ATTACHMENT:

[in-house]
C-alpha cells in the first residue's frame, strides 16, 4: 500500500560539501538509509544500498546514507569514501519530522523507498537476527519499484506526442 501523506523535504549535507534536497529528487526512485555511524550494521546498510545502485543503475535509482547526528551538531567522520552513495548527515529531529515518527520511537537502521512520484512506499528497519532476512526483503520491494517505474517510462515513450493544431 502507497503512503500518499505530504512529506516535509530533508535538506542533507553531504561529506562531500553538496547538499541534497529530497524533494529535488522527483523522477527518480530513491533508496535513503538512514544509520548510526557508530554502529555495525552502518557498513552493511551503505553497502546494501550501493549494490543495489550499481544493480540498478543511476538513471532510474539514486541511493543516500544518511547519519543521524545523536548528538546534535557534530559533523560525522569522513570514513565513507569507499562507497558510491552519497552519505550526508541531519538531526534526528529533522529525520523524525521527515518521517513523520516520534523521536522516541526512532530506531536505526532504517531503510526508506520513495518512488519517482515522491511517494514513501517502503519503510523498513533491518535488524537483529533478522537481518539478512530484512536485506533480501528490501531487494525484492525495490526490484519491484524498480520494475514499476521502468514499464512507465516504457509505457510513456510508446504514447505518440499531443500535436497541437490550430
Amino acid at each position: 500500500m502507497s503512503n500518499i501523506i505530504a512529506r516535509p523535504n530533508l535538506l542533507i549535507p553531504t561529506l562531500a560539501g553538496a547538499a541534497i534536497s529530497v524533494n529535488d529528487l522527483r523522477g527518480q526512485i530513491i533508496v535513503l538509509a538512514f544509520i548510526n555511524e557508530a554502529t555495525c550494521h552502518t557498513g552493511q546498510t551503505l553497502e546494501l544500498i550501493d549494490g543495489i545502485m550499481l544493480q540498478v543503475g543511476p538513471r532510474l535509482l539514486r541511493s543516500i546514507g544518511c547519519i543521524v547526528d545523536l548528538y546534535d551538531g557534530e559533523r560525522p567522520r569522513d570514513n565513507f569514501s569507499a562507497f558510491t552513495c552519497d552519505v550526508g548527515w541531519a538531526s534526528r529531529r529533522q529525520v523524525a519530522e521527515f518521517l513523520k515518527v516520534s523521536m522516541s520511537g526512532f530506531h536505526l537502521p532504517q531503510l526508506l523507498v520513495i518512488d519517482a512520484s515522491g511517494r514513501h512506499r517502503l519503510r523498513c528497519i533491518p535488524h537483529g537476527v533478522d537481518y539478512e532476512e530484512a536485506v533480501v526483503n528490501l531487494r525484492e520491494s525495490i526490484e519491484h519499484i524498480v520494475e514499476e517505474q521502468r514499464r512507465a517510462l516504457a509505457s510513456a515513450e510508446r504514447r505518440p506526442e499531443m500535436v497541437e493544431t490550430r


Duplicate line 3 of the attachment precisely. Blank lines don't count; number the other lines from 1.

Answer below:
Amino acid at each position: 500500500m502507497s503512503n500518499i501523506i505530504a512529506r516535509p523535504n530533508l535538506l542533507i549535507p553531504t561529506l562531500a560539501g553538496a547538499a541534497i534536497s529530497v524533494n529535488d529528487l522527483r523522477g527518480q526512485i530513491i533508496v535513503l538509509a538512514f544509520i548510526n555511524e557508530a554502529t555495525c550494521h552502518t557498513g552493511q546498510t551503505l553497502e546494501l544500498i550501493d549494490g543495489i545502485m550499481l544493480q540498478v543503475g543511476p538513471r532510474l535509482l539514486r541511493s543516500i546514507g544518511c547519519i543521524v547526528d545523536l548528538y546534535d551538531g557534530e559533523r560525522p567522520r569522513d570514513n565513507f569514501s569507499a562507497f558510491t552513495c552519497d552519505v550526508g548527515w541531519a538531526s534526528r529531529r529533522q529525520v523524525a519530522e521527515f518521517l513523520k515518527v516520534s523521536m522516541s520511537g526512532f530506531h536505526l537502521p532504517q531503510l526508506l523507498v520513495i518512488d519517482a512520484s515522491g511517494r514513501h512506499r517502503l519503510r523498513c528497519i533491518p535488524h537483529g537476527v533478522d537481518y539478512e532476512e530484512a536485506v533480501v526483503n528490501l531487494r525484492e520491494s525495490i526490484e519491484h519499484i524498480v520494475e514499476e517505474q521502468r514499464r512507465a517510462l516504457a509505457s510513456a515513450e510508446r504514447r505518440p506526442e499531443m500535436v497541437e493544431t490550430r